he ball was one of the better ones Dom Bess had bowled. It flew in a loop and as Shan Masood lunged out it landed, bit on the pitch and spun away, moving just enough to catch the outside edge of his bat.
Masood snapped his head back to watch the catch but by the time he had turned around Jos Buttler had already missed it. The ball hit the heel of the wicketkeeper’s thumb and bounced away towards slip. It all happened so quickly, the merest split-second, that the commentators were not even sure if Masood had hit it.
It was one of those little moments matches can turn on. Soon after, there was another, similar, but this time it was a chance for a stumping. Bess was bowling again and Masood was still on 45.
He had been stuck there so long he lost patience and came charging down the pitch to try to launch the ball down the ground. He missed it but so did Buttler and the ball bounced off his shoulder.
After that, Masood, reminded of what he had to lose, grew more resolute while Buttler, dwelling on the mistakes he had made, seemed to lose confidence in himself, confidence he had only just started to build with his batting in the last Test against West Indies.
Buttler dropped Yasir Shah, off Bess, again. He also made a mess of a run-out chance, with a throw at the non-striker’s stumps that flew so high and wide it would have missed the neighbour’s barn door, never mind his own.
By the end of the innings, Buttler was biting his lip and muttering under his breath, a shadow of himself, a shadow, certainly, of the player England believe him to be. They have two outstanding wicketkeeper batsmen waiting offstage, Jonny Bairstow, who spoke again this week about how he wants to get back in the Test team, and Ben Foakes, who has been the Test understudy all summer.
It can be a pitiless game. As Masood knows as well as anyone. He and Buttler were passing each other on its slopes, travelling in different directions. Last time Masood played against England, across home and away series in 2015 and 2016, the game must have seemed pretty cruel to him. Jimmy Anderson dismissed him six times. Masood made a grand total of 126 runs in eight innings.
Masood lived in England when he was a kid, went to school and university here and was desperate to do well. But he looked hopelessly out of his depth in the two Tests he played in England when he had a nervous compulsion to play at everything that passed within arm’s reach of his off stump.
He has an interesting story. The son of a banker, he was born in Kuwait but the family left during the first Gulf war. They moved to the US and Pakistan before they came to England, where he crammed his A-Levels into a single year at Stamford School in Lincolnshire. He almost broke the record for most runs in a season while he was there.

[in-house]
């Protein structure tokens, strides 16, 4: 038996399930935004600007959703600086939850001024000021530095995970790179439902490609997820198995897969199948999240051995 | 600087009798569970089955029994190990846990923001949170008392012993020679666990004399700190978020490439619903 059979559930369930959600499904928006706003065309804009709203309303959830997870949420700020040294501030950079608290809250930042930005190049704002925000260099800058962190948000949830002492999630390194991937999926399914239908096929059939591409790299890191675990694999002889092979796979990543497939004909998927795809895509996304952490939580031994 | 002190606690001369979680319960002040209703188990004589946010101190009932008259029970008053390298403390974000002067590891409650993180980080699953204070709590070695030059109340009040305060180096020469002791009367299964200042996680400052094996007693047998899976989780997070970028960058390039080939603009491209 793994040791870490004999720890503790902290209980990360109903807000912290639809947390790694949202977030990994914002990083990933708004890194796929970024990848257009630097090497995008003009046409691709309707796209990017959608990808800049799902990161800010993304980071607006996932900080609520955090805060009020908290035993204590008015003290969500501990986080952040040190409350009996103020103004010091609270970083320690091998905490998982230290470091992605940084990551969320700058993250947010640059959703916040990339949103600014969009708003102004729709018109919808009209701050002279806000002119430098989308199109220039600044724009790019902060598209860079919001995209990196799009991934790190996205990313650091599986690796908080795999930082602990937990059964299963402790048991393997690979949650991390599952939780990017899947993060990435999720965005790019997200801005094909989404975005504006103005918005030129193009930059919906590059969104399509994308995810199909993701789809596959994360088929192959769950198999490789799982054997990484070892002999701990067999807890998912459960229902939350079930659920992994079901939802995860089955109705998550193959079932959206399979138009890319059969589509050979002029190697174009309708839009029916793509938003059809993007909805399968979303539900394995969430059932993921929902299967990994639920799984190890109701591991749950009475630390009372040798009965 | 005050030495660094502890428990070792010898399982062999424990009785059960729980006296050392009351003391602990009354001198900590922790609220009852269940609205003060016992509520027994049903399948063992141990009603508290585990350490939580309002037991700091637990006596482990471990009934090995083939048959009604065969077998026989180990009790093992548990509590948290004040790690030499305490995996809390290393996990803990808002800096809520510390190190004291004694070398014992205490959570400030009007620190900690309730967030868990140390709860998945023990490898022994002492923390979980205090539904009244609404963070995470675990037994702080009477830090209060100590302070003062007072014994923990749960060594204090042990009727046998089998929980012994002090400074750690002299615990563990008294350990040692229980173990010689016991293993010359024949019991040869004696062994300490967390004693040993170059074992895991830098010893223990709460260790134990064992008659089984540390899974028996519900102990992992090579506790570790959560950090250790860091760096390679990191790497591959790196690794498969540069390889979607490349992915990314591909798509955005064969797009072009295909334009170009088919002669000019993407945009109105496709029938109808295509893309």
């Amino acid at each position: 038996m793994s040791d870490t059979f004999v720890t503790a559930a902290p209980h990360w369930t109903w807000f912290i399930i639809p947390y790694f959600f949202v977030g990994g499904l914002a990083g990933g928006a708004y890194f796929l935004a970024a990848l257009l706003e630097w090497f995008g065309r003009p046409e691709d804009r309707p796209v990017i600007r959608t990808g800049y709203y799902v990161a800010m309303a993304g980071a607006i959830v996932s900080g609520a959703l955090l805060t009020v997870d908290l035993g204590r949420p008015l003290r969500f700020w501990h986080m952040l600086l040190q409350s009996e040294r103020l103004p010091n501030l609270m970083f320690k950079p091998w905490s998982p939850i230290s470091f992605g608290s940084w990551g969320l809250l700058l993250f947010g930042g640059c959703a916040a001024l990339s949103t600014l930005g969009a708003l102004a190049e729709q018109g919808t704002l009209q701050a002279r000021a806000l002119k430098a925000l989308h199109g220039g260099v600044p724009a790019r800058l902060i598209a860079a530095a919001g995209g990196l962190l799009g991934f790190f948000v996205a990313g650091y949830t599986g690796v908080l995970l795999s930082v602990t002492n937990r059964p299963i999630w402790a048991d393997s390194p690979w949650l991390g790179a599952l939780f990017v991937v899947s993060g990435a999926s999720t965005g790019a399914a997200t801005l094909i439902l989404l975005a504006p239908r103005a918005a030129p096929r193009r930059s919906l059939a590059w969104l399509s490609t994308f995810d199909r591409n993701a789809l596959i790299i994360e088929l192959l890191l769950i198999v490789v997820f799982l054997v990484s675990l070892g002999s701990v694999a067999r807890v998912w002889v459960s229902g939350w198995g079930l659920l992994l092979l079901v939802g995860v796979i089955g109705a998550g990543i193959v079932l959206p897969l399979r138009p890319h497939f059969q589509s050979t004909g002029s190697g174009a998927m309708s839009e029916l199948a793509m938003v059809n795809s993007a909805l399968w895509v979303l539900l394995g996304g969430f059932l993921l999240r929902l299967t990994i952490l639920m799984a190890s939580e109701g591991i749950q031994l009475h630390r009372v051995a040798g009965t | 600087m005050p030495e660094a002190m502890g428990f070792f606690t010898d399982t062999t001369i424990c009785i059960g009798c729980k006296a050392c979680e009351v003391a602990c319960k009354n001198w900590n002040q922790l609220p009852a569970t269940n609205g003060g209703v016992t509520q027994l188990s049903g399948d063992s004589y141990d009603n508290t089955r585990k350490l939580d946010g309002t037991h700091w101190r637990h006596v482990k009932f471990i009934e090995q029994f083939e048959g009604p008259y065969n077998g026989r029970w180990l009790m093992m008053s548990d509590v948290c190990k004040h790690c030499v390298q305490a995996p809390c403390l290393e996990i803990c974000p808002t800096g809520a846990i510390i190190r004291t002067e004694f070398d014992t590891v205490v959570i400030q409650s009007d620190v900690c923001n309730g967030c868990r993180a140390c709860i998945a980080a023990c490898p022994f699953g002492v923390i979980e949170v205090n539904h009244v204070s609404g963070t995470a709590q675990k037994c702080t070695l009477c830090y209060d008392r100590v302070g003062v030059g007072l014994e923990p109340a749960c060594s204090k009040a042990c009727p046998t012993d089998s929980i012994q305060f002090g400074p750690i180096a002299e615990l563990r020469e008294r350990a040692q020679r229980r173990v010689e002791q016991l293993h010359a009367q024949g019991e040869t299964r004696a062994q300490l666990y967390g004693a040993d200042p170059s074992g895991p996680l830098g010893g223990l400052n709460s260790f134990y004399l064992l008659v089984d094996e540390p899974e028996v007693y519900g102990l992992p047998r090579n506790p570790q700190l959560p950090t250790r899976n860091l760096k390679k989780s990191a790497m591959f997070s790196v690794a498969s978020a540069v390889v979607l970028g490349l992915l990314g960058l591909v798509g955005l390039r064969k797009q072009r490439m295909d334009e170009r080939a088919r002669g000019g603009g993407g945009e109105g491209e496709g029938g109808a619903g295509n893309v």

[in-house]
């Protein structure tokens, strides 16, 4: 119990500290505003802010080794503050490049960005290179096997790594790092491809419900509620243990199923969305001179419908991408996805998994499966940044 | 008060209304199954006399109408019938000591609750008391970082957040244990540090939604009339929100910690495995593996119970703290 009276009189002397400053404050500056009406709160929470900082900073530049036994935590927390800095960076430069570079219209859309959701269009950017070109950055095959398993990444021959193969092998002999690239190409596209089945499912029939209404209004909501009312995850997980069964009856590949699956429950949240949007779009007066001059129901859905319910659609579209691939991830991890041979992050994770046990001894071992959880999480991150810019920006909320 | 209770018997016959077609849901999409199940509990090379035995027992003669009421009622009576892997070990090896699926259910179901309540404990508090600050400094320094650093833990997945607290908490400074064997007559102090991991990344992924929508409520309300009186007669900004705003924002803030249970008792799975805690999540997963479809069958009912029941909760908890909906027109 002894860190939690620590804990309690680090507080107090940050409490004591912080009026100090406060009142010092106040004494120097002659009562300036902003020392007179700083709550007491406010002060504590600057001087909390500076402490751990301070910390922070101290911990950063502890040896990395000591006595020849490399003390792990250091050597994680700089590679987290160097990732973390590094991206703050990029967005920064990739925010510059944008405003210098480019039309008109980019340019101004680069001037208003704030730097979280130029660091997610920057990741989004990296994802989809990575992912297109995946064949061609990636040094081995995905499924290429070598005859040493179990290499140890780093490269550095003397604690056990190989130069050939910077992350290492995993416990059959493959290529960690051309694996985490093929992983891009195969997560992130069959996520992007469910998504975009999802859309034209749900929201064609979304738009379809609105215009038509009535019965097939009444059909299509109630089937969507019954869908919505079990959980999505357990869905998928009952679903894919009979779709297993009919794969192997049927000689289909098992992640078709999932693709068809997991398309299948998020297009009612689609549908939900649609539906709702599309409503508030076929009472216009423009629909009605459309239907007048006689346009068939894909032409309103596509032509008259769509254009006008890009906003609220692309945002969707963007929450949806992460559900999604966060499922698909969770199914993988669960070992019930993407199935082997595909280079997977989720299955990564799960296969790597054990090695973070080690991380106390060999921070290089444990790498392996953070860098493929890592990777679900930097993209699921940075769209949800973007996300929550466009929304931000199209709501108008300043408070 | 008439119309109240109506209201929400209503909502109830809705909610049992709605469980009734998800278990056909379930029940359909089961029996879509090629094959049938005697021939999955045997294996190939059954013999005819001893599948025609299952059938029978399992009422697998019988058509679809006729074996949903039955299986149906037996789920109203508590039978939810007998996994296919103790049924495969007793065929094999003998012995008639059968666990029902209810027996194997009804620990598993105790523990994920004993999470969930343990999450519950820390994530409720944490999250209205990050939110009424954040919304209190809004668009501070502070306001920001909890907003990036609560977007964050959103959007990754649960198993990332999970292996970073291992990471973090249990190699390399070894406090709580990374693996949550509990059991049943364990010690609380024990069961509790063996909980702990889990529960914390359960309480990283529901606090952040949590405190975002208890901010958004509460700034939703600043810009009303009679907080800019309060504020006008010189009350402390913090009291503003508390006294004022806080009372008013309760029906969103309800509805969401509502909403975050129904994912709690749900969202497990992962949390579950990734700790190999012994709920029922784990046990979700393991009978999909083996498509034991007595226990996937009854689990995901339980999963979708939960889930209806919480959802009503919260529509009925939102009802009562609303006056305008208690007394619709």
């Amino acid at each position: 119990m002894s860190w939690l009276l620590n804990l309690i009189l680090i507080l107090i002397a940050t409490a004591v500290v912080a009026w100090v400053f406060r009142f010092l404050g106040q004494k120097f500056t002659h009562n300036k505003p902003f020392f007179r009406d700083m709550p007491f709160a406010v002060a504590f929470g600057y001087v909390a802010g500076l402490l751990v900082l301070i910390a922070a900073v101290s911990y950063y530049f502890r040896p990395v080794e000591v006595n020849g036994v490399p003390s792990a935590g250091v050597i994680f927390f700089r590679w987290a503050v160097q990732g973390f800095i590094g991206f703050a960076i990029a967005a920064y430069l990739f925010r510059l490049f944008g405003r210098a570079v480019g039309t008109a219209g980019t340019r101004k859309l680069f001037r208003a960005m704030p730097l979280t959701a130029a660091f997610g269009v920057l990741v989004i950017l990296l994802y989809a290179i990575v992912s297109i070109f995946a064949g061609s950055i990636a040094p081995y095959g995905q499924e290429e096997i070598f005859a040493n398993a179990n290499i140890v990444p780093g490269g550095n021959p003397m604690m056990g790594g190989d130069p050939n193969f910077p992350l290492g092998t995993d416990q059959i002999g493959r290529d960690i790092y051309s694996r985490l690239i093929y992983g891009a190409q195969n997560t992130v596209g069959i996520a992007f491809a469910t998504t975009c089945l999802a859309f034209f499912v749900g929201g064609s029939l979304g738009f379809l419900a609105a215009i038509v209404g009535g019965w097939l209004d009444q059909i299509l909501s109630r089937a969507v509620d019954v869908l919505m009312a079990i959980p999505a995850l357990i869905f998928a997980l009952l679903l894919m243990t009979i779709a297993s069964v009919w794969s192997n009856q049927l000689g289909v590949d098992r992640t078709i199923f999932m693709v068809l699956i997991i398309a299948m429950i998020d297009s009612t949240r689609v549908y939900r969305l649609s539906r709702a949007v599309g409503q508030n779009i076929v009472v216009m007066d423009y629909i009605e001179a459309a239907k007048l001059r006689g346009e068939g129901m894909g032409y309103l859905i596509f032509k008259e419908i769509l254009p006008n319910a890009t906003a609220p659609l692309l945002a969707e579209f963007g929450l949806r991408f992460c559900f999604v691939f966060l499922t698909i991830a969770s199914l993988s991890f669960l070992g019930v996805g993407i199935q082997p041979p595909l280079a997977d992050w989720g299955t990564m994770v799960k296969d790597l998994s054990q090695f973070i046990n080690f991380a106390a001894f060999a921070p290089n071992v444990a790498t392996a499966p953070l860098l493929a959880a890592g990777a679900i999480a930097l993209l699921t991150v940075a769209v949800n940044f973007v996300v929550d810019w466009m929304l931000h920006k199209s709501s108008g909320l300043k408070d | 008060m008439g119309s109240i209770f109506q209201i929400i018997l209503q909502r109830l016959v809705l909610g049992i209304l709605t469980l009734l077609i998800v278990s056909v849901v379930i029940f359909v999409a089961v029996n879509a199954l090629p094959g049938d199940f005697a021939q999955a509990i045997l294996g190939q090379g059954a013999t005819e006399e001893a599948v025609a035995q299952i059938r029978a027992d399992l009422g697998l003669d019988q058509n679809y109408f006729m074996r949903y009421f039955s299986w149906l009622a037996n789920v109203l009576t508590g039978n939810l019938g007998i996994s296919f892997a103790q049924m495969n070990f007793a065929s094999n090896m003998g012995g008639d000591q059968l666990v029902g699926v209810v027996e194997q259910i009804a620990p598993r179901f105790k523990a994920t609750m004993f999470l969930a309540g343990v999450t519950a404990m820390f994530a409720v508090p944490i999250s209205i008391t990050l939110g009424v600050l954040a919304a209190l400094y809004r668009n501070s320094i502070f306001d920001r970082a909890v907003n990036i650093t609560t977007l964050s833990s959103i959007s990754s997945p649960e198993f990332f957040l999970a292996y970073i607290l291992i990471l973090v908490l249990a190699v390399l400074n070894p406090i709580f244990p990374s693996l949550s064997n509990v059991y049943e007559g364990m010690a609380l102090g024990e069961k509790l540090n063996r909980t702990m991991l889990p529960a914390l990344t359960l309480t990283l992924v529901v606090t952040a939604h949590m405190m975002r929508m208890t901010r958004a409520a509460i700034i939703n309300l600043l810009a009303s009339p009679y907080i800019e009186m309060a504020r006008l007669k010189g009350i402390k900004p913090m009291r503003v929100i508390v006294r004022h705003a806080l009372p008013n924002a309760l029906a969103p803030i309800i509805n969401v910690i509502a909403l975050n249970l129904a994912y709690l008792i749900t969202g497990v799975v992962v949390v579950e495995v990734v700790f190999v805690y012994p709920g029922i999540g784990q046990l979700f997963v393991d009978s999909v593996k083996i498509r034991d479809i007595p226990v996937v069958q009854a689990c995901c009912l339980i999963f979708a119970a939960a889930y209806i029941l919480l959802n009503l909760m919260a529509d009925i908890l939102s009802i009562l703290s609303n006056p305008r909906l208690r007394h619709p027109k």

Then he went on to Durham, where he was part of Graeme Fowler’s excellent MCCU programme. Because his family is well-heeled, and his father was the bank’s representative on the Pakistan Cricket Board, when he broke into the Test team there were inevitable whispers that he owed his place in the team to his connections.
But Masood has always been pretty driven. He was one of the fittest players in the Pakistan set-up and after he was dropped he became obsessed with picking people’s brains to learn what he could do to improve.
It worked. This was his third Test century in consecuitve innings, after his 135 against Sri Lanka in Karachi and his 100 against Bangladesh in Rawalpindi.
The obvious change is that he has learned to be comfortable leaving the ball outside off stump, something he did quite particularly well in this innings. It was an innings of great patience, from a man of great persistence.
One of the men he has been working with most closely, Younis Khan, said he was sick with nerves watching Masood move through the 90s, because he knew how much the idea of scoring a hundred in England meant to him. Younis said he was worried Masood would burst into tears if he got out before he made it there.
After he had his hundred, he pressed on much as he had before. Until, right around the time the innings was coming to an end, when he found himself batting with the tail, he started spraying boundaries down the ground, a celebratory champagne burst of batting.
For Buttler, his place, now, almost untenable, the moment must have felt more like a wake.